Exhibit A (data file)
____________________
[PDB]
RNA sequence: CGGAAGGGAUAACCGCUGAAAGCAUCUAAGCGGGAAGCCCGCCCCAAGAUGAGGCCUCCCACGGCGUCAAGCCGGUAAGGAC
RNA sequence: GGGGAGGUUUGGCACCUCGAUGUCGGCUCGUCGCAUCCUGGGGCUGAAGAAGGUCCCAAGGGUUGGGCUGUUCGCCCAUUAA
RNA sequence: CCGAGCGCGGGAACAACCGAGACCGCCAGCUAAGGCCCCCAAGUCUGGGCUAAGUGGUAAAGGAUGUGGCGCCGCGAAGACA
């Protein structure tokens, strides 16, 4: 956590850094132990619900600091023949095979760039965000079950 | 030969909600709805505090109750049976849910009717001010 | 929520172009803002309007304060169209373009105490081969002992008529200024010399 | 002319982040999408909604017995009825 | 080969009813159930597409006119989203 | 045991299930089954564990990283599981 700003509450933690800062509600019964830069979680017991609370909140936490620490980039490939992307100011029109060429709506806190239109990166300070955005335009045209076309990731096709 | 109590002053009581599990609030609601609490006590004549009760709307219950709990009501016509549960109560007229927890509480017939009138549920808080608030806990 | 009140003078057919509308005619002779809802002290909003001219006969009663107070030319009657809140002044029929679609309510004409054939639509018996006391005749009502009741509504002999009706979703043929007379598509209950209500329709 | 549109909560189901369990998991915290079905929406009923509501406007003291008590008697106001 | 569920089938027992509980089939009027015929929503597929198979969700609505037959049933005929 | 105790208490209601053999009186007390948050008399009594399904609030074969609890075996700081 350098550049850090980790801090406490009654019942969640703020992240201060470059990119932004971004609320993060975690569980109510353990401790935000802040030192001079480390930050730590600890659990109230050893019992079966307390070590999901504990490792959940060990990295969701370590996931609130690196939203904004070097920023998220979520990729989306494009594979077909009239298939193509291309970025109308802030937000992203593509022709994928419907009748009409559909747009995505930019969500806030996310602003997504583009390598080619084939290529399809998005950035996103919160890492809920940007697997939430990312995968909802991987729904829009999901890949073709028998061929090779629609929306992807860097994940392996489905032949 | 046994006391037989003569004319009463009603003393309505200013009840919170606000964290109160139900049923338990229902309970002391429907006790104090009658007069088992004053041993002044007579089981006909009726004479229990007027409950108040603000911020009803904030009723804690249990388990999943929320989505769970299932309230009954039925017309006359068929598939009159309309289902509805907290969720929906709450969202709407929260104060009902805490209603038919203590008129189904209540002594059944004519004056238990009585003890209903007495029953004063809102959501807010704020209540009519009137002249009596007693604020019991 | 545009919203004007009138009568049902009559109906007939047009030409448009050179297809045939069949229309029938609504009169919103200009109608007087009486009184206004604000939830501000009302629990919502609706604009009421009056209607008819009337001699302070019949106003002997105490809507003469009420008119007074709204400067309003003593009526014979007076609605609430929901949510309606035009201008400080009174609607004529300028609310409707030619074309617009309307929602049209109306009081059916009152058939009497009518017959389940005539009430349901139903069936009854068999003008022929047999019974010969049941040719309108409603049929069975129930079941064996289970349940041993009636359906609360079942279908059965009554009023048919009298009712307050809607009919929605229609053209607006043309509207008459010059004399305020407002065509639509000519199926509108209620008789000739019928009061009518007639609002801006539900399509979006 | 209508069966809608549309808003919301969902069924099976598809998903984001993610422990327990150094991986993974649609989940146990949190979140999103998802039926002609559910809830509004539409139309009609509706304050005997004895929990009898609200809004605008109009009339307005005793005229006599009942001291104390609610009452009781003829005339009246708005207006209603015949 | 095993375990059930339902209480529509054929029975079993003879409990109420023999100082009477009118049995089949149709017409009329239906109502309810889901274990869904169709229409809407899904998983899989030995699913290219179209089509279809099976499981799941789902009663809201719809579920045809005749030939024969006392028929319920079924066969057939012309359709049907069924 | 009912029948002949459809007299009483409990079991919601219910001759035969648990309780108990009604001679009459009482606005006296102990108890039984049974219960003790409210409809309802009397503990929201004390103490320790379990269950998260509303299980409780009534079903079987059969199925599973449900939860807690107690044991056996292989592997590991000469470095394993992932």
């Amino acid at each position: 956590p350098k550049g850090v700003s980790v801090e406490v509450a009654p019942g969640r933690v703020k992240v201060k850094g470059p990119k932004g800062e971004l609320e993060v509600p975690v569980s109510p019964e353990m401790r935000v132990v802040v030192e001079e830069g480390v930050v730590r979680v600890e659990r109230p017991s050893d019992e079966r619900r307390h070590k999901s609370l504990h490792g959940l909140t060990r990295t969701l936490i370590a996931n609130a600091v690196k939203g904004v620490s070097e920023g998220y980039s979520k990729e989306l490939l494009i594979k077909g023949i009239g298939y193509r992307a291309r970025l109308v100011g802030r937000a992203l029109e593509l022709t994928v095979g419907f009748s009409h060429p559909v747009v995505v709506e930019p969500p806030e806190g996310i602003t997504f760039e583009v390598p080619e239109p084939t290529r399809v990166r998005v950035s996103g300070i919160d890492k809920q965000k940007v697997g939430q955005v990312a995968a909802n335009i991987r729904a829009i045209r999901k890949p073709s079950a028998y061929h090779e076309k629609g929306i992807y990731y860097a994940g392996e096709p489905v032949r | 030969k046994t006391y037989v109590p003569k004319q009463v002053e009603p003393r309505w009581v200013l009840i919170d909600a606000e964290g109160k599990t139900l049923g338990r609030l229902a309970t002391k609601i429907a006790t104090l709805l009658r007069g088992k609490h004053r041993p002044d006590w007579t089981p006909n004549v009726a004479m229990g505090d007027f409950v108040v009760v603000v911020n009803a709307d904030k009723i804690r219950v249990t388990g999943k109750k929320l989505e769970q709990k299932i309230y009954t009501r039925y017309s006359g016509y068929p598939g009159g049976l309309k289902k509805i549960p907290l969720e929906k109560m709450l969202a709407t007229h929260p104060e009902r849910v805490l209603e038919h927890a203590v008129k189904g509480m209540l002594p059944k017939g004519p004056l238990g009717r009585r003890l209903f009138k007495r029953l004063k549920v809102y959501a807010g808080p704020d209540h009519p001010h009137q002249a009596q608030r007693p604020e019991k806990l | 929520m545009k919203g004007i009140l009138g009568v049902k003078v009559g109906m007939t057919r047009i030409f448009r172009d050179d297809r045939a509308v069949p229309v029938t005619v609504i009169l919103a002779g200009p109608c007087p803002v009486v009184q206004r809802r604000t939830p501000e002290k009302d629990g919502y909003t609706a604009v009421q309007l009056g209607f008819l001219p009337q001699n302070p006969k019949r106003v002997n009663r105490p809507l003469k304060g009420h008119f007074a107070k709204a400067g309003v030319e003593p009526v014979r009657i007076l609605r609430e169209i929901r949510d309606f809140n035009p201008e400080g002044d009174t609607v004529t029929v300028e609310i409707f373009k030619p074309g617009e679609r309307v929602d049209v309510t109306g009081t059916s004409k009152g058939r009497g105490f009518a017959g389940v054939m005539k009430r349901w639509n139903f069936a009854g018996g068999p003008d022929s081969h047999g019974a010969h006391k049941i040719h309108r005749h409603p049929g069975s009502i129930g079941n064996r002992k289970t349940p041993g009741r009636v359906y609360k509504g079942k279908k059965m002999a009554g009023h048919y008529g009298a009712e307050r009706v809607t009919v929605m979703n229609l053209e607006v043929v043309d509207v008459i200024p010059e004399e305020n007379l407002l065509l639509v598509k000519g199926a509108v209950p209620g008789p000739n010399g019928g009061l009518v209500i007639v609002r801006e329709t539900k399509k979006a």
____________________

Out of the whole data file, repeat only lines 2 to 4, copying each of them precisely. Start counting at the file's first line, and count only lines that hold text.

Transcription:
RNA sequence: CGGAAGGGAUAACCGCUGAAAGCAUCUAAGCGGGAAGCCCGCCCCAAGAUGAGGCCUCCCACGGCGUCAAGCCGGUAAGGAC
RNA sequence: GGGGAGGUUUGGCACCUCGAUGUCGGCUCGUCGCAUCCUGGGGCUGAAGAAGGUCCCAAGGGUUGGGCUGUUCGCCCAUUAA
RNA sequence: CCGAGCGCGGGAACAACCGAGACCGCCAGCUAAGGCCCCCAAGUCUGGGCUAAGUGGUAAAGGAUGUGGCGCCGCGAAGACA